2. use tcpdump to see if any packet is missing. If it shows obvious imbalance, check routing rules by iptables.

Today I run my flask app as usual, but I noticed it cannot connect from other server. Then I run netstat -ano | grep <port>, and the local address is :: or 0.0.0.0 (I tried both, and I know 127.0.0.1 only allows connection from the local host). Then I used telnet host port, the result is like connect to .... This is very odd. Then I thought I would better check it with tcpdump -i any port <port> -w w.pcap. And I noticed it is all like this:

tcpdump result shows it there is only SYN packets from remote host

Then by checking iptables --list OUTPUT section, I could see several rules:

iptables list result

these rules forbid output tcp vital packets in handshaking. By deleting them, the problem is gone.

The Answer 13

3 people think this answer is useful

Create file .flaskenv in the project root directory.

The parameters in this file are typically:

FLASK_APP=app.py
FLASK_ENV=development
FLASK_RUN_HOST=[dev-host-ip]
FLASK_RUN_PORT=5000

If you have a virtual environment, activate it and do a pip install python-dotenv .

This package is going to use the .flaskenv file, and declarations inside it will be automatically imported across terminal sessions.

Then you can do flask run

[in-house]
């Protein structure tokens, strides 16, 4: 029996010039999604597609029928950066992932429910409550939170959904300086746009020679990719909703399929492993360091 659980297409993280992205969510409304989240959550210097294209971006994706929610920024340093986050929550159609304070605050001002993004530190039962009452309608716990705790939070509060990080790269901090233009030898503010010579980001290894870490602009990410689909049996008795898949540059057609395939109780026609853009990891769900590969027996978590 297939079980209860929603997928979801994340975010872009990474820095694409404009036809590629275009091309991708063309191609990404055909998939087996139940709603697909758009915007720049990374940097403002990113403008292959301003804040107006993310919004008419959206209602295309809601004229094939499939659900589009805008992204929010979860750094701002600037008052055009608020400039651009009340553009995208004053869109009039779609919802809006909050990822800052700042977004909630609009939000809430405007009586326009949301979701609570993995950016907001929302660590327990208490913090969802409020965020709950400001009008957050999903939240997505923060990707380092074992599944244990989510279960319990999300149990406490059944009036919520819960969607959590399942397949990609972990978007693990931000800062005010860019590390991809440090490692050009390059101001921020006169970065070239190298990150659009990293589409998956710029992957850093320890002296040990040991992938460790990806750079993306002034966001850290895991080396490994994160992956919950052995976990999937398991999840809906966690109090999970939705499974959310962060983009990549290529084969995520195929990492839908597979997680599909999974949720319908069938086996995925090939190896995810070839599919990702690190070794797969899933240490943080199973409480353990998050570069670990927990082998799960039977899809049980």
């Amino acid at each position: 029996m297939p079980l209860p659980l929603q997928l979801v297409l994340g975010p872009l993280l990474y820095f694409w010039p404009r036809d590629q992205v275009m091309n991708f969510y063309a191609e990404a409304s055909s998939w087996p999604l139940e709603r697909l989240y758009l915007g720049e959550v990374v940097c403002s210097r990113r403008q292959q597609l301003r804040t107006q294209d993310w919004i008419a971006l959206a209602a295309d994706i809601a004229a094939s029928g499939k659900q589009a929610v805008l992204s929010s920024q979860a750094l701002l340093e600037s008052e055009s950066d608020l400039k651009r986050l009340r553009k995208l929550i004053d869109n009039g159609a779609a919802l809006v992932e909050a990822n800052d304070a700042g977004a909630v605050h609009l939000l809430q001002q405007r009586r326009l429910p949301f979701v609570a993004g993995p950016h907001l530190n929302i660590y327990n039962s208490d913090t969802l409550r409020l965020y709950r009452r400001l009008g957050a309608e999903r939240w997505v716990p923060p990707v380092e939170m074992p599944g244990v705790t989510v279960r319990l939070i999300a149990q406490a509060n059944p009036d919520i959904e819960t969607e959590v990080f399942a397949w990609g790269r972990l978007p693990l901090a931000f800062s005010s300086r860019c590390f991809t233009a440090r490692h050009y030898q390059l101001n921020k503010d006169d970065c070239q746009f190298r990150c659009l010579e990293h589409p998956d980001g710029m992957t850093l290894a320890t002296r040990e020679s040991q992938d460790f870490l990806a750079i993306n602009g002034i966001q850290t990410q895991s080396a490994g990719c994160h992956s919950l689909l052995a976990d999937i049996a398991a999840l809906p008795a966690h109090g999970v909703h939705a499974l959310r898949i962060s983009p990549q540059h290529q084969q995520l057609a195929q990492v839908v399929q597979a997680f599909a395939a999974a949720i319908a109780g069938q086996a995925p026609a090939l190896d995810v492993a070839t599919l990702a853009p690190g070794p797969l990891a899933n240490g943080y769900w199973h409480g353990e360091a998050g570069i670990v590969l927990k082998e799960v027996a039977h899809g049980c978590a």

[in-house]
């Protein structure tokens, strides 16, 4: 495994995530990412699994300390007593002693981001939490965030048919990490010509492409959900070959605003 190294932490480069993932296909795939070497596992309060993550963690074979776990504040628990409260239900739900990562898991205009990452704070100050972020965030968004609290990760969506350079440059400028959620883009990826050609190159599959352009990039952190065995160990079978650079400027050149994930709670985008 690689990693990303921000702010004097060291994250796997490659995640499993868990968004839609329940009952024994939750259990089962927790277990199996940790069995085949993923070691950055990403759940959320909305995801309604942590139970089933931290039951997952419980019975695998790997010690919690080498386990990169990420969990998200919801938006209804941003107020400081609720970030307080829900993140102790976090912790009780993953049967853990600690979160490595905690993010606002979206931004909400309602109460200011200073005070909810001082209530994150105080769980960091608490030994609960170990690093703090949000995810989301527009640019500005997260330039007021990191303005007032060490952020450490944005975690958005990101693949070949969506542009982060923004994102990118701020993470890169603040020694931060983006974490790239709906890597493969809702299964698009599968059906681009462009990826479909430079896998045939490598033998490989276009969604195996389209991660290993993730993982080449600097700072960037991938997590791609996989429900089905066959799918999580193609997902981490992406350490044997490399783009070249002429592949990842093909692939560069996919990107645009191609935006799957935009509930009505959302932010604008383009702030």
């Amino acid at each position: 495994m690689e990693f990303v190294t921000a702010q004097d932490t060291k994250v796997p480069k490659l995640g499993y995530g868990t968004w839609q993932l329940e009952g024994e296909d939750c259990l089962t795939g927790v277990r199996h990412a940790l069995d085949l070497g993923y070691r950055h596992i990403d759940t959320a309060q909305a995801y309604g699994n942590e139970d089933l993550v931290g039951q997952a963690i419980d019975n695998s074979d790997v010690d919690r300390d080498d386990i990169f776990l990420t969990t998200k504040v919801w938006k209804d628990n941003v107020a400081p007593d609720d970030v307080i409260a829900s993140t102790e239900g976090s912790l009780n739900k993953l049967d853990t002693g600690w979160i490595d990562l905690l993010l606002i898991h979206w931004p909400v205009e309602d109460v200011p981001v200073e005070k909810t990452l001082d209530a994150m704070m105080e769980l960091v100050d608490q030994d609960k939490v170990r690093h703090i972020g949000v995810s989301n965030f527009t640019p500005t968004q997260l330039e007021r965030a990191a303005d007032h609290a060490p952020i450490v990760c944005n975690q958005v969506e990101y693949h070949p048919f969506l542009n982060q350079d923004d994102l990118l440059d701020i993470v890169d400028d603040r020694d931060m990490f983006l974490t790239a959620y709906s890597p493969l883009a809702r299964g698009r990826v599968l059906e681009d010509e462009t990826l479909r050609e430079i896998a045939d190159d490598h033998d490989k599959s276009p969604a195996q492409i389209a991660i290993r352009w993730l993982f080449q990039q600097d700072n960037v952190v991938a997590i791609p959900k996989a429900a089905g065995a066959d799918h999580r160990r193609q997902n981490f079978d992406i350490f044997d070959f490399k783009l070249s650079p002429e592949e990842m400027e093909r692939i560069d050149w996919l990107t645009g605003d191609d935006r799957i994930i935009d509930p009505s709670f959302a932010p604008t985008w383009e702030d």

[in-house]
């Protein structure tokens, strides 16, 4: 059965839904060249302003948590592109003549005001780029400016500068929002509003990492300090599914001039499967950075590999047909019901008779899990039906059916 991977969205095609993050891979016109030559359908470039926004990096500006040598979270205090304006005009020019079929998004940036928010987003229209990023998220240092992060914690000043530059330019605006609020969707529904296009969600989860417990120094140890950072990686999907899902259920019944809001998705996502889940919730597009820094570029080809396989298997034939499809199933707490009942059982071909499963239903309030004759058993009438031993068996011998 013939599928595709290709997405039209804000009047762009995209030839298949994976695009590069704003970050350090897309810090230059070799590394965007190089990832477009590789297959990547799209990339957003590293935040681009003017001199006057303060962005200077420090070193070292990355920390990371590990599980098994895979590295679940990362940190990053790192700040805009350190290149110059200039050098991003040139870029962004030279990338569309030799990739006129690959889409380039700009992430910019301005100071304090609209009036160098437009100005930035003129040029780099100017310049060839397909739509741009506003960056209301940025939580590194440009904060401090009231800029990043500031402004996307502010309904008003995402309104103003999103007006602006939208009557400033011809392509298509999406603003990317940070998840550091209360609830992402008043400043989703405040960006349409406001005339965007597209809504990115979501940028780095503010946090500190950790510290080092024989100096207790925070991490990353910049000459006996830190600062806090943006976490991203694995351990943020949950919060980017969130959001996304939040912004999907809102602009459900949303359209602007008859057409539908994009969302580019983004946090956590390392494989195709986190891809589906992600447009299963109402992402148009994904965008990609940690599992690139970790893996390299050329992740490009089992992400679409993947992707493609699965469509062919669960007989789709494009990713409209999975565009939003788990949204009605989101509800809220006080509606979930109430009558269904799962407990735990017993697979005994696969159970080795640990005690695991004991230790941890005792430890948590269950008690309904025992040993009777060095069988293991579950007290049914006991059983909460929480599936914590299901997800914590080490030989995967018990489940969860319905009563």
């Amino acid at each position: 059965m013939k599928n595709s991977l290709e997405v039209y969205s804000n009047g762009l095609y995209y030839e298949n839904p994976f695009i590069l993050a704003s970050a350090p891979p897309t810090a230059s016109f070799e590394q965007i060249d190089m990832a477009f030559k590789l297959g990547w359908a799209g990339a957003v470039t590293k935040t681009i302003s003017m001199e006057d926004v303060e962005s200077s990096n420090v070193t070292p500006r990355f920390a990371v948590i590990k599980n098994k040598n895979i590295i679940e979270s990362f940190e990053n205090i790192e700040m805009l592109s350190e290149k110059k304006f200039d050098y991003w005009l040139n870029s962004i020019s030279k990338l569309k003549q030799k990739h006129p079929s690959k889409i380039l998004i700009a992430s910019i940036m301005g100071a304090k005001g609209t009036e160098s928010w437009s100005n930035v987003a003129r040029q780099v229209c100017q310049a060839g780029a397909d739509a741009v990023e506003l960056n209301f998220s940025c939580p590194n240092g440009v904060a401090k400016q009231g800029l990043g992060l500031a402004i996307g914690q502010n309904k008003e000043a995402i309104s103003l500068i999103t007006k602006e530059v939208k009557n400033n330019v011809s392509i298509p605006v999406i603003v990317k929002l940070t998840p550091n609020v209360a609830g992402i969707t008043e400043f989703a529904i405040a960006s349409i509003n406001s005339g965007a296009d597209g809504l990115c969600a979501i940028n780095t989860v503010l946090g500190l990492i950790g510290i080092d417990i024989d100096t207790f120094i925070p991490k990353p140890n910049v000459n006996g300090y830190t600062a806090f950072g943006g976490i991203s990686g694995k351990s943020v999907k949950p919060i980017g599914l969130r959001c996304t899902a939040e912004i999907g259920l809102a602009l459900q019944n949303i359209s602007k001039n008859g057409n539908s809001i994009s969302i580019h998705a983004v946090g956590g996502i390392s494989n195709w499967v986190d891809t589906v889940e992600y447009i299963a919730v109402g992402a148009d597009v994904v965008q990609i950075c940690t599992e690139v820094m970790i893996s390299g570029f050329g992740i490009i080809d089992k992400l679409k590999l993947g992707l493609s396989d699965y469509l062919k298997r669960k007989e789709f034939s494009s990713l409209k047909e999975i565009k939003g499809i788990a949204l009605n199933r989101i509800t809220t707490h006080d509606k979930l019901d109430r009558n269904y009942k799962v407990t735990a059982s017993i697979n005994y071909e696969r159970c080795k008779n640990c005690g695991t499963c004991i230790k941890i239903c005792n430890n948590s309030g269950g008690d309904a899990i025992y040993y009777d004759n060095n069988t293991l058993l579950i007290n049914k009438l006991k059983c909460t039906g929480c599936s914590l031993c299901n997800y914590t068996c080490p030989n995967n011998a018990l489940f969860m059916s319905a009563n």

The Answer 14

1 people think this answer is useful

go to project path set FLASK_APP=ABC.py SET FLASK_ENV=development

flask run -h [yourIP] -p 8080 you will following o/p on CMD:- * Serving Flask app “expirement.py” (lazy loading) * Environment: development * Debug mode: on * Restarting with stat * Debugger is active! * Debugger PIN: 199-519-700 * Running on http://[yourIP]:8080/ (Press CTRL+C to quit)

The Answer 15

0 people think this answer is useful

If none of the above solutions are working, try manually adding “http://” to the beginning of the url.

Chrome can distinguish “[ip-address]:5000” from a search query. But sometimes that works for a while, and then stops connecting, seemingly without me changing anything. My hypothesis is that the browser might sometimes automatically prepend https:// (which it shouldn’t, but this fixed it in my case).